Now we can watch a sitcom about immigrants!

Today, we are going to talk about a new comedy on NBC called “Sunnyside”!  It stars Kal Penn (the tall guy from the Harold and Kumar movies) as Garrett Modi, a down-on-his-luck former city council member who is booted out of office.  Somehow, he is hired by a motley crew of immigrants to be their “citizenship test tutor.”



Before we go any further, I know that some of you might be wondering about my qualifications to critique a show about immigrants in Sunnyside, Queens.  Well, I have watched “Coming to America” at least twenty times and 90% of that movie happens in Queens.  (Fun factoid:  Not only is Queens the largest of the five boroughs, it is also the most ethnically diverse.)  Also, when I first moved to New York City, I lived in Woodside, which is two stops away on the illustrious 7 line from Sunnyside.  (I lived near the 61st Street stop, which is an express station.  When I first moved in, I thought “This is great!  I will be in Manhattan in ten minutes!”  Then, during my first week of work, I learned that the express train was very full by the time it reached Woodside.  Which then forced me to discover the benefits of the local.  Like how my commute to work would take an extra 30 minutes.) 


Right off the bat, I would just like to say that I was very impressed by the determination of this “citizenship exam study group.”  Clearly, they are taking this exam very seriously.  They meet regularly, they consult a lot of books, they quiz each other.  And they hire Garrett to teach them how to pass the exam at the staggering fee of $100 per hour . . . and they handed him FIFTEEN GRAND up front!  That’s a lot of tutoring!!!!!  For that kind of money, they can just pay off the immigration offic . . .  no no no, don’t do that.  That’s illegal.

Folks, here’s the skinny.  There is a civics/history exam.  There are ten questions.  You need to get six right and you pass.  If you don’t pass, you get a chance to study some more because there is a re-test in 60 days.  And if you don’t pass that time, you have to submit a new N-400 application.  And you should use the extra time to study.

Oh, where do the questions come from, you might ask?  Here you go!  USCIS provides the study materials FOR FREE.

Also, don’t pay anyone to “tutor” you for the test.  Many cities have free resources available, such as these courses through the Los Angeles Public Library.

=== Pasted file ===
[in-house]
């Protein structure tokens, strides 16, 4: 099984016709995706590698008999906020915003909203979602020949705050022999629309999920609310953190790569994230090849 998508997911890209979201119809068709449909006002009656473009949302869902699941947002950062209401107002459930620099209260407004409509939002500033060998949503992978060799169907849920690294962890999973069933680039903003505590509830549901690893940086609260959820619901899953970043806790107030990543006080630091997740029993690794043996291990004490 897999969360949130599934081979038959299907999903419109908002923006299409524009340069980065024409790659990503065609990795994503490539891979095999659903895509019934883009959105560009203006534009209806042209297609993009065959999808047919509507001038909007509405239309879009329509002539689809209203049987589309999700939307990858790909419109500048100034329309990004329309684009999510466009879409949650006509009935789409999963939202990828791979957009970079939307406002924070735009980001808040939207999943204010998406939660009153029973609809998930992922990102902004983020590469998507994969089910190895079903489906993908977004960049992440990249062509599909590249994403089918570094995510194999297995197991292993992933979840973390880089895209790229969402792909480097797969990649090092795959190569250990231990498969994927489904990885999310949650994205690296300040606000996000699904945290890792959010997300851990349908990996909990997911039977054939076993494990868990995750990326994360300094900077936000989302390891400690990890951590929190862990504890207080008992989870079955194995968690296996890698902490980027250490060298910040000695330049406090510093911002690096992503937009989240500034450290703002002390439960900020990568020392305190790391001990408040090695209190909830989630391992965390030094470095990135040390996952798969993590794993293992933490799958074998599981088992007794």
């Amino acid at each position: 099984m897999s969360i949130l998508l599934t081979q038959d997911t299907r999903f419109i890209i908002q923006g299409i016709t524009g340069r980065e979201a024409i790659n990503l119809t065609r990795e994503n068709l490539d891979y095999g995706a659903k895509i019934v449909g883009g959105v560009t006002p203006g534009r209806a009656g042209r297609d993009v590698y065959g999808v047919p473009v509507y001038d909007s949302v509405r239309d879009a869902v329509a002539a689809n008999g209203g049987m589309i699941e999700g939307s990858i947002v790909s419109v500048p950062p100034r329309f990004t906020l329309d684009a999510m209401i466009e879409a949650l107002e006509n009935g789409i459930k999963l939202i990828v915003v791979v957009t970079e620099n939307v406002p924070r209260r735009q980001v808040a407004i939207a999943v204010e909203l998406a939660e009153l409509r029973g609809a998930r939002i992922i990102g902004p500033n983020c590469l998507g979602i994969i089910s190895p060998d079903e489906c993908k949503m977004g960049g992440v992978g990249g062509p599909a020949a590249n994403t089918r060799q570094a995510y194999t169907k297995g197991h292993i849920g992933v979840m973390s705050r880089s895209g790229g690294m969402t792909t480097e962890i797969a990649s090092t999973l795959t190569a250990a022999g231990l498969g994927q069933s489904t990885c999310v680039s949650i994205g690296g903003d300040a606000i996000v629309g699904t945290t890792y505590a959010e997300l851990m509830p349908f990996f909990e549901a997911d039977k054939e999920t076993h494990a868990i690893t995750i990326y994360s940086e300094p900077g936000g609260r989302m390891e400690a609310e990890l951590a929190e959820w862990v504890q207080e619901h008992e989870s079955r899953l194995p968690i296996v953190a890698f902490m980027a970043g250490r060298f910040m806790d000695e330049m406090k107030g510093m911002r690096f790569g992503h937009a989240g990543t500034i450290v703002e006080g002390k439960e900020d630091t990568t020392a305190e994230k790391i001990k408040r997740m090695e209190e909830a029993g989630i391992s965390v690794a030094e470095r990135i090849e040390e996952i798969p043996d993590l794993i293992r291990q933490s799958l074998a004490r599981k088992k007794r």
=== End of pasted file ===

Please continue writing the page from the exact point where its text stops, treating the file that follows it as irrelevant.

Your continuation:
In Episode One, one of the students is arrested by Immigration and Customs Enforcement (also known as “ICE”).  Nobody seems to know why Drazen was arrested, or where he has been taken.

Lawful permanent resident status in the United States is not exactly “permanent.”  Being convicted of certain types of crimes, such as domestic violence, theft, fraud, firearms offenses, drug possession, or drug trafficking (to name a few) will likely lead ICE to initiate proceedings to take the “green card” away and send immigrants back to their home countries.

While we the viewers still don’t know why Drazen was arrested by ICE, one can try to find him by using ICE’s detainee locator.

Also, I will take this opportunity to encourage naturalization if you have young children who are lawful permanent residents.  If the parent becomes a US citizen, the children automatically become US citizens.  I have written about this before here.


In Episode Two, Garrett trails one of his students Hakim and observes him handing a large bag full of cash to a man in the middle of the night on a deserted street.  Hakim tells him that he was paying his immigration lawyer.  When Garrett confronts the man in his office the next day, the lawyer says that he likes to meet his clients “where they live” as a matter of convenience to the clients.  (Meeting clients at convenient locations?  Great!  Late at night on a street corner?  Seriously!?!?)  Later, Garrett and Hakim go to the office . . . and find it completely emptied out.  No worries, Garrett later finds the lawyer handing out his business cards inside the USCIS office to potential clients.  (An ethical violation, by the way.)

Sadly, when there is a group of people who are unfamiliar with the language and the customs of their new home country, there will be be unscrupulous people who seek to take advantage of that vulnerability.  The internet is crawling with examples, but I’ll save you the search if you click here, here, and here.

In addition to shady immigration attorneys, one would do well to avoid non-lawyers who claim to be able to represent people.  In some communities, they are known as “notarios.”  In other communities, they are called “travel agents.”  In many cases, the safer bet would be with a reputable attorney.  USCIS seeks to aid immigrants to avoid being scammed.


Are we going to find out why Drazen got taken away by ICE?  Are we going to find out if Garrett’s doctor sister and the Ethiopian taxi driver (who was a doctor in his home country) start to share chemistry notes? And if everyone passes their citizenship test in the season finale, what is Season Two going to be about?  Will this show make it to a Season Two?  Want to talk to an immigration attorney about something other than Romben’s DVR list?  Contact us.


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